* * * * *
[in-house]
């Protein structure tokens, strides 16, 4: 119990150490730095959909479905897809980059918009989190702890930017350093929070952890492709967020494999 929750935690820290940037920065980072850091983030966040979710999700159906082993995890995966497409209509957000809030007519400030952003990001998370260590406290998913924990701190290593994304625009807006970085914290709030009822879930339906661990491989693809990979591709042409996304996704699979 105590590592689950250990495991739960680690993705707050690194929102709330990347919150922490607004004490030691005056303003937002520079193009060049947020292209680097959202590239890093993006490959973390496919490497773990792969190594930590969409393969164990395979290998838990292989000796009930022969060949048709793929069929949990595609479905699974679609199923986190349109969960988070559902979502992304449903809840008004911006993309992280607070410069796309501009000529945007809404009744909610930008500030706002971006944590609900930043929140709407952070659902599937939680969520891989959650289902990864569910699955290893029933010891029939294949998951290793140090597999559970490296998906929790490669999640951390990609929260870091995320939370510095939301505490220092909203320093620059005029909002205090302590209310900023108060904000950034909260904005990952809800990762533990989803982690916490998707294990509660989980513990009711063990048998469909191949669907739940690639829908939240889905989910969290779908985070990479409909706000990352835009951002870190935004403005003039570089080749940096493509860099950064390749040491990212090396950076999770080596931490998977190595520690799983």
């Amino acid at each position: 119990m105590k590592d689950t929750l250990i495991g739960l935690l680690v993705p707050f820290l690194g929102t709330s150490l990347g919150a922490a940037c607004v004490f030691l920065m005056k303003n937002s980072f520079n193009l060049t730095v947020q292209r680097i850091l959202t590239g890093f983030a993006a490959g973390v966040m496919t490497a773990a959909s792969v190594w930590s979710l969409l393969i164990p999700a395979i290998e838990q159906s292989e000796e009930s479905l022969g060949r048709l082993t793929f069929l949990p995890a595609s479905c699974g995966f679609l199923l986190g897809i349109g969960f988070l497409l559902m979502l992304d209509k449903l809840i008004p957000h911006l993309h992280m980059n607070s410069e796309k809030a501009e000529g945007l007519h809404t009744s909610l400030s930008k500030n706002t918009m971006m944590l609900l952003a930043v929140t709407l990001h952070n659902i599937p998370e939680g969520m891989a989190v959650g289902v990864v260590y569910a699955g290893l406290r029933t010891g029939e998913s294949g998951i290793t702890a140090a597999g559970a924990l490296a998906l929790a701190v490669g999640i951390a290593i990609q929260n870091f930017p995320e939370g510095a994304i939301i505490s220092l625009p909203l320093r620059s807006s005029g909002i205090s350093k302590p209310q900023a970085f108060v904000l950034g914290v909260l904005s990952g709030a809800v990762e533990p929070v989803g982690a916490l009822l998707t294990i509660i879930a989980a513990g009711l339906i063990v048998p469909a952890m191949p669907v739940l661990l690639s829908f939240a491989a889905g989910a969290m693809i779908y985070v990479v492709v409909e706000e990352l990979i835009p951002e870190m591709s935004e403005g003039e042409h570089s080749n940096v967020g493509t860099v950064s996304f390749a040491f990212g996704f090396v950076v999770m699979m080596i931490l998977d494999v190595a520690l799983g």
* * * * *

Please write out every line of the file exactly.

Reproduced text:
[in-house]
């Protein structure tokens, strides 16, 4: 119990150490730095959909479905897809980059918009989190702890930017350093929070952890492709967020494999 929750935690820290940037920065980072850091983030966040979710999700159906082993995890995966497409209509957000809030007519400030952003990001998370260590406290998913924990701190290593994304625009807006970085914290709030009822879930339906661990491989693809990979591709042409996304996704699979 105590590592689950250990495991739960680690993705707050690194929102709330990347919150922490607004004490030691005056303003937002520079193009060049947020292209680097959202590239890093993006490959973390496919490497773990792969190594930590969409393969164990395979290998838990292989000796009930022969060949048709793929069929949990595609479905699974679609199923986190349109969960988070559902979502992304449903809840008004911006993309992280607070410069796309501009000529945007809404009744909610930008500030706002971006944590609900930043929140709407952070659902599937939680969520891989959650289902990864569910699955290893029933010891029939294949998951290793140090597999559970490296998906929790490669999640951390990609929260870091995320939370510095939301505490220092909203320093620059005029909002205090302590209310900023108060904000950034909260904005990952809800990762533990989803982690916490998707294990509660989980513990009711063990048998469909191949669907739940690639829908939240889905989910969290779908985070990479409909706000990352835009951002870190935004403005003039570089080749940096493509860099950064390749040491990212090396950076999770080596931490998977190595520690799983």
């Amino acid at each position: 119990m105590k590592d689950t929750l250990i495991g739960l935690l680690v993705p707050f820290l690194g929102t709330s150490l990347g919150a922490a940037c607004v004490f030691l920065m005056k303003n937002s980072f520079n193009l060049t730095v947020q292209r680097i850091l959202t590239g890093f983030a993006a490959g973390v966040m496919t490497a773990a959909s792969v190594w930590s979710l969409l393969i164990p999700a395979i290998e838990q159906s292989e000796e009930s479905l022969g060949r048709l082993t793929f069929l949990p995890a595609s479905c699974g995966f679609l199923l986190g897809i349109g969960f988070l497409l559902m979502l992304d209509k449903l809840i008004p957000h911006l993309h992280m980059n607070s410069e796309k809030a501009e000529g945007l007519h809404t009744s909610l400030s930008k500030n706002t918009m971006m944590l609900l952003a930043v929140t709407l990001h952070n659902i599937p998370e939680g969520m891989a989190v959650g289902v990864v260590y569910a699955g290893l406290r029933t010891g029939e998913s294949g998951i290793t702890a140090a597999g559970a924990l490296a998906l929790a701190v490669g999640i951390a290593i990609q929260n870091f930017p995320e939370g510095a994304i939301i505490s220092l625009p909203l320093r620059s807006s005029g909002i205090s350093k302590p209310q900023a970085f108060v904000l950034g914290v909260l904005s990952g709030a809800v990762e533990p929070v989803g982690a916490l009822l998707t294990i509660i879930a989980a513990g009711l339906i063990v048998p469909a952890m191949p669907v739940l661990l690639s829908f939240a491989a889905g989910a969290m693809i779908y985070v990479v492709v409909e706000e990352l990979i835009p951002e870190m591709s935004e403005g003039e042409h570089s080749n940096v967020g493509t860099v950064s996304f390749a040491f990212g996704f090396v950076v999770m699979m080596i931490l998977d494999v190595a520690l799983g």